Appeal from the Order of the Workmen's Compensation Appeal Board in case of Raymond Donald Sheffer v. CETA Program, No. A-76704.
W. Jeffery Sidebottom, Barley, Snyder, Cooper & Barber, for petitioners.
Daniel L. Carn, Carn & Vaughn for respondent, Raymond D. Sheffer.
Robert J. Stewart, Liverant, Senft and Cohen, for United States Fidelity & Guaranty Company and Community Progress Council, respondents.
Judges Wilkinson, Jr., MacPhail and Williams, Jr., sitting as a panel of three. Opinion by Judge Wilkinson, Jr.
[ 52 Pa. Commw. Page 589]
Respondent (claimant) was awarded compensation by a referee and the Workmen's Compensation Appeal Board (Board) under The Pennsylvania Workmen's Compensation Act (Act)*fn1 for temporary total disability resulting from a work-related injury. We affirm.
[ 52 Pa. Commw. Page 590]
In June of 1977 petitioner County of York (County) gave claimant employment under the auspices of Title VI of the Comprehensive Employment and Training Act (CETA), as amended, 29 U.S.C. §§ 961-970. Acting as the "prime sponsor" under CETA, the County assigned claimant to a project run by the Community Progress Council (Council), where he worked as a toy repairman and maintenance person. Claimant sustained his injury, a recurrent right inguinal hernia, on December 24, 1977 while performing a job assigned to him by the Council. On May 25, 1978 claimant filed his claim petition for compensation. The Council was joined as an additional defendant because the County alleged that the Council was the claimant's statutory employer. The referee decided that the County was the claimant's employer for purposes of the Act and as such must pay the various workmen's compensation benefits plus attorney's fees. The Board deleted the portion of the referee's award concerning attorney's fees and affirmed the referee's order as modified. The County and its insurance carrier brought this appeal.
The County first contends that the Board erred as a matter of law in determining that the County rather than the Council was the claimant's employer at the time of his injury. The question of whether an employer-employee relationship exists is one of law, based upon findings of fact. Martin Trucking Co. v. Workmen's Compensation Appeal Board, 30 Pa. Commonwealth Ct. 367, 373 A.2d 1168 (1977). The County here emphasizes that the Council took charge of the training and supervision of claimant and of any disciplinary and firing responsibilities, and argues that the crucial factor in settling the issue is who has the right of controlling the manner of claimant's performance of his work. "This Court has held many times that the most important factor in determining
[ 52 Pa. Commw. Page 591]
the existence of an employer-employee relationship is evidence of actual control or of the right to control the work to be done and the manner of its performance." Frederico Granero Co. v. Workmen's Compensation Appeal Board, 43 Pa. Commonwealth Ct. 308, 311, 402 A.2d 312, 314 (1979). However, in the determination of an employer-employee relationship, each case must be decided on its own facts. Daily Express, Inc. v. Workmen's Compensation Appeal Board, 46 Pa. Commonwealth Ct. 434, 406 A.2d 600 (1979). In the instant case, the federal government has provided the County with funds to be utilized by the County to pay for workmen's compensation coverage for persons employed under a CETA program. See 29 U.S.C. § 824(k); 29 C.F.R. § 98.24. Under its contract with the Council, the only funds the County transferred to the Council were for administrative costs. The County received and retained control of all other amounts received under the CETA program, including amounts designed for claimant's wages and for the payment of worker's compensation insurance premiums. Therefore, we cannot conclude that the Board erred as a matter of law in determining that the County was the claimant's employer at the time of his injury.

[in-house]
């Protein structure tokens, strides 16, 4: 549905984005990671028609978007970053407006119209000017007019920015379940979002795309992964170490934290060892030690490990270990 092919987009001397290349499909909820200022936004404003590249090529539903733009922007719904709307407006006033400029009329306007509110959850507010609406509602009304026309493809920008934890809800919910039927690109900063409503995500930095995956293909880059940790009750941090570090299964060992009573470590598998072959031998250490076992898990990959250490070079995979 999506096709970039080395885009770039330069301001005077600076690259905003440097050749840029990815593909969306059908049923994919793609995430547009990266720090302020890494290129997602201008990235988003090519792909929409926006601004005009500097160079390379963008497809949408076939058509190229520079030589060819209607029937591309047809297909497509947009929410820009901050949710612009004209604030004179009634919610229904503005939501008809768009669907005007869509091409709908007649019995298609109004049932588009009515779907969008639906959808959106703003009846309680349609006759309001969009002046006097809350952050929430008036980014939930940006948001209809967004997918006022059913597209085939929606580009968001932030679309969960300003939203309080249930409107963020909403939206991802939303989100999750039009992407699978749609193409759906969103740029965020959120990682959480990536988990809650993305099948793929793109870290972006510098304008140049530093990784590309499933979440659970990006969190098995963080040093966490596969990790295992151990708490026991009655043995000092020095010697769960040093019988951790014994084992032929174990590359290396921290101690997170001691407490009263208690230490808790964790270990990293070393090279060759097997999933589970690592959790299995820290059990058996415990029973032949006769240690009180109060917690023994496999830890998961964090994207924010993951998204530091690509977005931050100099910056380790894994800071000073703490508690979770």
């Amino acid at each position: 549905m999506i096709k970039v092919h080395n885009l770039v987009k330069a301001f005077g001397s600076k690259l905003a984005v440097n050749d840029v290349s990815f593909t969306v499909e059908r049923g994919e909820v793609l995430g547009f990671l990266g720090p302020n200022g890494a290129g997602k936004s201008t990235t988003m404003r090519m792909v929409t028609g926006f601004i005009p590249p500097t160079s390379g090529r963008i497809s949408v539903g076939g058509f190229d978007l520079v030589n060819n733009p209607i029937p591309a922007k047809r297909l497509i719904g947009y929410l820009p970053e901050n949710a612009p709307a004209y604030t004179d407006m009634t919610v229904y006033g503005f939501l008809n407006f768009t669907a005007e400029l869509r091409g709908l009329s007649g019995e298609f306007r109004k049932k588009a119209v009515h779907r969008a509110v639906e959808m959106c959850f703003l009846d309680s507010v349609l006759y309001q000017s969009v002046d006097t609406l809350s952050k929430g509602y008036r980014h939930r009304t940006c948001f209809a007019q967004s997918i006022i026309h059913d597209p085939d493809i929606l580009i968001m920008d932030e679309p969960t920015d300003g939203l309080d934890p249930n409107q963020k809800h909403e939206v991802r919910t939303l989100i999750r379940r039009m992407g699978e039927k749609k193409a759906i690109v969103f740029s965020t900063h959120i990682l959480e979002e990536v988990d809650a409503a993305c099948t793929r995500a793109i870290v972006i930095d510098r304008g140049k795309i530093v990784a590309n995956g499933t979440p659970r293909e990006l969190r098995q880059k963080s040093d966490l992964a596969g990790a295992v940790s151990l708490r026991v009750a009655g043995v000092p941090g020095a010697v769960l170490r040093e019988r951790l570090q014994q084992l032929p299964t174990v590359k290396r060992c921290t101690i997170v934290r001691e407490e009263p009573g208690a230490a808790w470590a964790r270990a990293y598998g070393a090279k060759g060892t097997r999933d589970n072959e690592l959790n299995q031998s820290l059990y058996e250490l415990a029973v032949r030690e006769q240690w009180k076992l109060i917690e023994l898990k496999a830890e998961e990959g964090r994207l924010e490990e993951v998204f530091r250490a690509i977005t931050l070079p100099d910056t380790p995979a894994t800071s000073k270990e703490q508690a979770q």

The County secondly argues that since the doctors who examined and treated claimant were not on the designated physicians list compiled by the County, the County is not obligated under Section 306(f) of the Act, 77 P.S. § 531, to pay the claimant's doctor's bills. At the time of claimant's injury, Section 306(f) of the Act provided in pertinent part:
The employer shall provide payment for reasonable surgical and medical services, services rendered by duly licensed practitioners of the healing arts, medicines, and supplies, as and when needed: Provided, That the employe may
[ 52 Pa. Commw. Page 592]
select a duly licensed practitioner of the healing arts of his own choice, unless at least five physicians shall have been designated by the employer . . . in which instances the employe shall select a physician from among those designated. . . . If the employe shall refuse reasonable services of duly licensed practitioners of the healing arts, surgical, medical and hospital services, treatment, medicines and supplies, he shall forfeit all rights to compensation for any injury or any increase in his incapacity shown to have resulted from such refusal.*fn2
There is substantial evidence in the record indicating that no such list from the County was received by the Council, and that claimant was not made aware of the list by anyone with the County or the Council, until long after the claim arose. Since claimant did not have a list of designated physicians from which to choose and the referee did not find claimant's efforts to get medical treatment to be improper, we will affirm the award of medical expenses. See Chamberlain Corp. v. Workmen's Compensation Appeal Board, 9 Pa. Commonwealth Ct. 486, 308 A.2d 177 (1973).
Finally, the County contends that the subrogation interest of Pennsylvania Blue Shield should not be paid because the right to subrogation was not established at the time of the hearing. Section 319 of ...